Nursing Intervention for Dystocia

Dystocia (antonym eutocia) is an abnormal or difficult childbirth or labour. Approximately one fifth of human labours have dystocia. Dystocia may arise due to incoordinate uterine activity, abnormal fetal lie or presentation, absolute or relative cephalopelvic disproportion, or (rarely) a massive fetal tumor such as a sacrococcygeal teratoma. Oxytocin is commonly used to treat incoordinate uterine activity, but pregnancies complicated by dystocia often end with assisted deliveries, including forceps, ventouse or, commonly, caesarean section. Recognized complications of dystocia include fetal death, respiratory depression, Hypoxic Ischaemic Encephalopathy (HIE), and brachial nerve damage. A prolonged interval between pregnancies, primigravid birth, and multiple birth have also been associated with increased risk for labor dystocia.

Shoulder dystocia is a dystocia in which the anterior shoulder of the infant cannot pass below the pubic symphysis or requires significant manipulation to pass below it. It can also be described as delivery requiring additional manoeuvres after gentle downward traction on the head has failed to deliver the shoulders.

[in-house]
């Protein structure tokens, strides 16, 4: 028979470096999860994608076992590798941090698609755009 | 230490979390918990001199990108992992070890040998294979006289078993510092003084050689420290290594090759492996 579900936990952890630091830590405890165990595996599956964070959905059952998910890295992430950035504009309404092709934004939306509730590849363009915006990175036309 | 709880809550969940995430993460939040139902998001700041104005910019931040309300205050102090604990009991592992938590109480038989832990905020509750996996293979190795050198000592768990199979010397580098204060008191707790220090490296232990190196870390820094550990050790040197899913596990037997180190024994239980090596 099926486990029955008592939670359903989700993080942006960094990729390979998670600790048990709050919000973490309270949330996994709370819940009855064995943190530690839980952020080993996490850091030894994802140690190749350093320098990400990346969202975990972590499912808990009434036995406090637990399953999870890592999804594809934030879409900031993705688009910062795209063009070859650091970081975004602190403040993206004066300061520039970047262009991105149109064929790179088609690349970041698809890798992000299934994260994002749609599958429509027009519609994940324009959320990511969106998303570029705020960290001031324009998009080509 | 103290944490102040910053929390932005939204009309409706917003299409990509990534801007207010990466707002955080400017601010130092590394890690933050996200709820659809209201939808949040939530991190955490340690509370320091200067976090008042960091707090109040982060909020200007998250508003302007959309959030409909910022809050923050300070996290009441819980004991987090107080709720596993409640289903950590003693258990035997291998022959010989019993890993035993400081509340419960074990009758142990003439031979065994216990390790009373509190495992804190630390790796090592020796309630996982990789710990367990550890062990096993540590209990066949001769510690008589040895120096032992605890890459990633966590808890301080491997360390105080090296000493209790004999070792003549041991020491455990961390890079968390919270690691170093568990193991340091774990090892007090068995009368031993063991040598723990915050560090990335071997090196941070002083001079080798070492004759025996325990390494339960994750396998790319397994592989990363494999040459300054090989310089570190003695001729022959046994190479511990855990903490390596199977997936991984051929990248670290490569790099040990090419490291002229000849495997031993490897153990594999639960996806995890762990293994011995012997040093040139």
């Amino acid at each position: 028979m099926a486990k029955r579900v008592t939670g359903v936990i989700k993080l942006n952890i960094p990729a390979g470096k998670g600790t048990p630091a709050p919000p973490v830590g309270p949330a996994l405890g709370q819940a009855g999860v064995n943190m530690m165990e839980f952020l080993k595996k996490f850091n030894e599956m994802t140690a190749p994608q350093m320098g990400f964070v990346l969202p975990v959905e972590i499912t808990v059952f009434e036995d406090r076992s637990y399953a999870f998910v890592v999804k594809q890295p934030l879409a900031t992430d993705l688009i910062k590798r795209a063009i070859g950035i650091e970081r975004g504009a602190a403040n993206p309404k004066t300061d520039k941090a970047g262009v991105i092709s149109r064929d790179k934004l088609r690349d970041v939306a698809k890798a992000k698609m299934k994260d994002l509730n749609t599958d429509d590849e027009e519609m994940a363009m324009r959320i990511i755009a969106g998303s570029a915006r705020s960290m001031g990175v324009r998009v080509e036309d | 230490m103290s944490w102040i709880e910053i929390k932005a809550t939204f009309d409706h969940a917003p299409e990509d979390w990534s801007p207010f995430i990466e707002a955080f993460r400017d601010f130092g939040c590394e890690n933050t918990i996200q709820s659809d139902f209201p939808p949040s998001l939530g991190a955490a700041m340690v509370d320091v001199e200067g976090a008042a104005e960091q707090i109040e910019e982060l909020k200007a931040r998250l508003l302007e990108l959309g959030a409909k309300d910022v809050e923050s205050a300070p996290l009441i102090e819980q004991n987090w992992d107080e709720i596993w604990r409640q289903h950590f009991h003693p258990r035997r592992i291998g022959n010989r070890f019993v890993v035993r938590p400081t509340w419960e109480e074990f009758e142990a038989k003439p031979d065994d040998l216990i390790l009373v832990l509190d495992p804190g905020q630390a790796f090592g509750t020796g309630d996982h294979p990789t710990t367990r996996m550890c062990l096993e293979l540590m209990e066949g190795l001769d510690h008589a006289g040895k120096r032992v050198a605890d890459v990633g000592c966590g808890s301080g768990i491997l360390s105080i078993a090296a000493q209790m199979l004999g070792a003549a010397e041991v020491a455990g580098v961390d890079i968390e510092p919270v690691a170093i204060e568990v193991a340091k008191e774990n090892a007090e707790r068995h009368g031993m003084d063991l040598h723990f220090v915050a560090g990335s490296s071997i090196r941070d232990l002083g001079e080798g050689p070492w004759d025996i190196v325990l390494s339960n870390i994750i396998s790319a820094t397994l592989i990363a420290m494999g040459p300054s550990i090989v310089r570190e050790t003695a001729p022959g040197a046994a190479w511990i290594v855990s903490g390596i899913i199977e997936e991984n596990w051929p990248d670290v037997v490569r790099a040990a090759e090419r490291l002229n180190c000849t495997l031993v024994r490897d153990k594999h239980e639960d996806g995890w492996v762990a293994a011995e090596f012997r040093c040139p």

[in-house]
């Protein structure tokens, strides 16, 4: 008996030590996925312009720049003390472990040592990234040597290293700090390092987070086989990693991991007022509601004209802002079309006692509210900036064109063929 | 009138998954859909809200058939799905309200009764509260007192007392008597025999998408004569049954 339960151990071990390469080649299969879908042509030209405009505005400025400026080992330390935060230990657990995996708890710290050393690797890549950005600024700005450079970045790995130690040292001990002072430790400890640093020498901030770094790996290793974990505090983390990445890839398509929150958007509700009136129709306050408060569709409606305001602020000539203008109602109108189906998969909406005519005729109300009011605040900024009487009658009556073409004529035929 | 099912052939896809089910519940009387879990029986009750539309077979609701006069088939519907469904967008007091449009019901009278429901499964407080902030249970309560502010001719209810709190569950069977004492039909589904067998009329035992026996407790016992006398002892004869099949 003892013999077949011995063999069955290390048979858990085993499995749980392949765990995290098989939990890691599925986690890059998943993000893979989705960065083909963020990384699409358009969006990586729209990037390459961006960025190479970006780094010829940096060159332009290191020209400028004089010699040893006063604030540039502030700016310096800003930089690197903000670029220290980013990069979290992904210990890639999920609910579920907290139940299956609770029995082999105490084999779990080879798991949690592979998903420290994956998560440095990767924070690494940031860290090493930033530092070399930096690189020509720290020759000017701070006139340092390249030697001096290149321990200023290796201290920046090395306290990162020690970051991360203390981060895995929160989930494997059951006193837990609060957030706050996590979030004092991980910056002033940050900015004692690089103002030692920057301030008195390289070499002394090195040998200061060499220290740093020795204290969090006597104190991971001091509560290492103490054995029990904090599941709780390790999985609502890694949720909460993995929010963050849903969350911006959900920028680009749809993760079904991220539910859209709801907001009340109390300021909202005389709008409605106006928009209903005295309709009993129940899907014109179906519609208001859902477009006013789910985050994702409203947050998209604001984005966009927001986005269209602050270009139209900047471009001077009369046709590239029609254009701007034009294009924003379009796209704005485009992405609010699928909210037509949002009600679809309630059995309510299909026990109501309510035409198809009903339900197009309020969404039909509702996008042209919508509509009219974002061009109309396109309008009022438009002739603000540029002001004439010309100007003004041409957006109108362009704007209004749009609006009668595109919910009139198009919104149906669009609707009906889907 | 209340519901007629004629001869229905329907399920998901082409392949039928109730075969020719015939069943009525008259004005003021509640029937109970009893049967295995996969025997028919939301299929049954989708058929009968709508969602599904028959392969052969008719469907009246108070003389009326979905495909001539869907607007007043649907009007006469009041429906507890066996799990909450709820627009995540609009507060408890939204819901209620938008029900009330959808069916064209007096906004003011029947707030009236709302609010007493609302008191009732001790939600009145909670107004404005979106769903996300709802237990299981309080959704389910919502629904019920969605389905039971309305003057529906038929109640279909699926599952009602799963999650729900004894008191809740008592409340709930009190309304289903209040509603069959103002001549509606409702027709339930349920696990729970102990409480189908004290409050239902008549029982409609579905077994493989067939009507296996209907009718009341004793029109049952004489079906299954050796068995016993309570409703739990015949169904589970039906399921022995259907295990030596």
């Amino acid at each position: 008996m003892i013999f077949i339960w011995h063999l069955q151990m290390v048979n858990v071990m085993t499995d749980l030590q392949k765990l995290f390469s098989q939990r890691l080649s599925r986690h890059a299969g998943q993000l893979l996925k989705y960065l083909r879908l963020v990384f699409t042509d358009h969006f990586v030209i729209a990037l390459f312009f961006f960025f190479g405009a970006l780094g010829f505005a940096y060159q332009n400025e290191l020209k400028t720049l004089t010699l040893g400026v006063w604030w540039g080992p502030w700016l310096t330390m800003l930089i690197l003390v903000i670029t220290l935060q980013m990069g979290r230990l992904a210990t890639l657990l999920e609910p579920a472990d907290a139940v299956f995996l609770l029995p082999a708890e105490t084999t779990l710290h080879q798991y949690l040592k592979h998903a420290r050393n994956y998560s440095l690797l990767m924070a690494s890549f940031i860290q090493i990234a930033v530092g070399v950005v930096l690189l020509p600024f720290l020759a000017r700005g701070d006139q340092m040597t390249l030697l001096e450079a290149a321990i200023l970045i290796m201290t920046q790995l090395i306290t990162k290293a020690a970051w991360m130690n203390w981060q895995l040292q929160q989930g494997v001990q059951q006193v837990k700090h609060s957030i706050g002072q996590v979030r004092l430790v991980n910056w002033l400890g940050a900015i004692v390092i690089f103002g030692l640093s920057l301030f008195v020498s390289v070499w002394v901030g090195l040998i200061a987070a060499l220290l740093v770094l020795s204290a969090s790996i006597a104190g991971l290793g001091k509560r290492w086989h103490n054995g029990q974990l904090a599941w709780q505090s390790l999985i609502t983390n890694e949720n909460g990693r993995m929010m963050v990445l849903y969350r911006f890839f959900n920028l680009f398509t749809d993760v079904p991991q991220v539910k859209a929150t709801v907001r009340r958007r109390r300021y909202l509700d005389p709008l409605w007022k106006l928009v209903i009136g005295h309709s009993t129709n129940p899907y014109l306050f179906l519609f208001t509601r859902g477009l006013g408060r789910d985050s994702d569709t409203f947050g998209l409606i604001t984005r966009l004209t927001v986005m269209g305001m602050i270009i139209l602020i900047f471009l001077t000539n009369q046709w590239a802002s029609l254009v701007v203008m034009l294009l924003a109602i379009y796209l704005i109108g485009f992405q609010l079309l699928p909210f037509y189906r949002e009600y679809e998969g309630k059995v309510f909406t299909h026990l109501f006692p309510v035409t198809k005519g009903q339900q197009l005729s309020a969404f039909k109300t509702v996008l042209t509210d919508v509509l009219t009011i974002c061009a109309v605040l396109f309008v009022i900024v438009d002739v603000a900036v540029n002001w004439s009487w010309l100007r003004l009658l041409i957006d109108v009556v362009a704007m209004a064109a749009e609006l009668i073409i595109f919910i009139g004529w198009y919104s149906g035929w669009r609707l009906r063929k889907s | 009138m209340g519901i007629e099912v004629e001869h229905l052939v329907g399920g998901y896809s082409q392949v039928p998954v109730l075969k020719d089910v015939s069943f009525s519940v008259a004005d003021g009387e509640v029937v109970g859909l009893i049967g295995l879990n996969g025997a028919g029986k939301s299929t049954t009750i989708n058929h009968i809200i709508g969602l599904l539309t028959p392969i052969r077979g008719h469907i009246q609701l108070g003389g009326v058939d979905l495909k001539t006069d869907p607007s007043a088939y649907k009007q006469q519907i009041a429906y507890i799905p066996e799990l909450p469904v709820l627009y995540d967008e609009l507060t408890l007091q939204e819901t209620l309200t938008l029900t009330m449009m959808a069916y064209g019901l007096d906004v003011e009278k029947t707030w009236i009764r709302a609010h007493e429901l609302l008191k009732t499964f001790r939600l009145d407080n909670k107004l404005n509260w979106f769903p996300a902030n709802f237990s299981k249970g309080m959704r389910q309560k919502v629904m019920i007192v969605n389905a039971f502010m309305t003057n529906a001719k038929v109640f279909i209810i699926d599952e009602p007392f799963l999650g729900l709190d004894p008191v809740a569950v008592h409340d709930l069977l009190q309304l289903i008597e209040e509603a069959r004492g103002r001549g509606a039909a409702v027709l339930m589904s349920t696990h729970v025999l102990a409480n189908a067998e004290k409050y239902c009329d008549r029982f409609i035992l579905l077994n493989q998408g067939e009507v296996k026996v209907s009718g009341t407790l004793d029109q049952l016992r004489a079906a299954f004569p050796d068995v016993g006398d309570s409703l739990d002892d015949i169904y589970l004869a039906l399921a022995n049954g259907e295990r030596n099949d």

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Nursing Intervention for Dystocia
  • Assess and monitor fetal heart rate and fetal distress
  • Monitor maternal temperature and heart rate
  • Monitor uterine contraction
  • Assist with pelvic examination, measurement, ultrasound or other procedures
  • Administer antibiotic and IV fluid as prescribed
  • Monitor intake and output
  • Assess for dehydration
  • Monitor color of amniotic fluid
  • Teach mother in breathing and relaxing techniques
  • Provide good rest and comforts
  • Assess for prolapse of the cord